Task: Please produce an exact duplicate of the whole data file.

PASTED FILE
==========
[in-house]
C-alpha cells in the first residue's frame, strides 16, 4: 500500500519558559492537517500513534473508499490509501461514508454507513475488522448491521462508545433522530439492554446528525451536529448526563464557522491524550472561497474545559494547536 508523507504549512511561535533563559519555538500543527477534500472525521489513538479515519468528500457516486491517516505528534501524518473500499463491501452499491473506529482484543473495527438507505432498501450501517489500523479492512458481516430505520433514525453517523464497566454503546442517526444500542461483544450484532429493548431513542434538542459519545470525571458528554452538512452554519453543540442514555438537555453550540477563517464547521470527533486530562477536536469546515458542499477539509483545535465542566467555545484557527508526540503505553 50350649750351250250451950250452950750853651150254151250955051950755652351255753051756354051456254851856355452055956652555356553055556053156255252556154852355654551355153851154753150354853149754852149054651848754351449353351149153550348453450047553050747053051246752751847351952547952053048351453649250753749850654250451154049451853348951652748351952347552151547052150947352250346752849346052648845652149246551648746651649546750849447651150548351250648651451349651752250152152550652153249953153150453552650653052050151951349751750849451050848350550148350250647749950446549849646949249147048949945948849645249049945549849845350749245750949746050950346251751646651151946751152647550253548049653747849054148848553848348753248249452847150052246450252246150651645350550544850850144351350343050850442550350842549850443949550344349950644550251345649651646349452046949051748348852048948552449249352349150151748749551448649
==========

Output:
[in-house]
C-alpha cells in the first residue's frame, strides 16, 4: 500500500519558559492537517500513534473508499490509501461514508454507513475488522448491521462508545433522530439492554446528525451536529448526563464557522491524550472561497474545559494547536 508523507504549512511561535533563559519555538500543527477534500472525521489513538479515519468528500457516486491517516505528534501524518473500499463491501452499491473506529482484543473495527438507505432498501450501517489500523479492512458481516430505520433514525453517523464497566454503546442517526444500542461483544450484532429493548431513542434538542459519545470525571458528554452538512452554519453543540442514555438537555453550540477563517464547521470527533486530562477536536469546515458542499477539509483545535465542566467555545484557527508526540503505553 50350649750351250250451950250452950750853651150254151250955051950755652351255753051756354051456254851856355452055956652555356553055556053156255252556154852355654551355153851154753150354853149754852149054651848754351449353351149153550348453450047553050747053051246752751847351952547952053048351453649250753749850654250451154049451853348951652748351952347552151547052150947352250346752849346052648845652149246551648746651649546750849447651150548351250648651451349651752250152152550652153249953153150453552650653052050151951349751750849451050848350550148350250647749950446549849646949249147048949945948849645249049945549849845350749245750949746050950346251751646651151946751152647550253548049653747849054148848553848348753248249452847150052246450252246150651645350550544850850144351350343050850442550350842549850443949550344349950644550251345649651646349452046949051748348852048948552449249352349150151748749551448649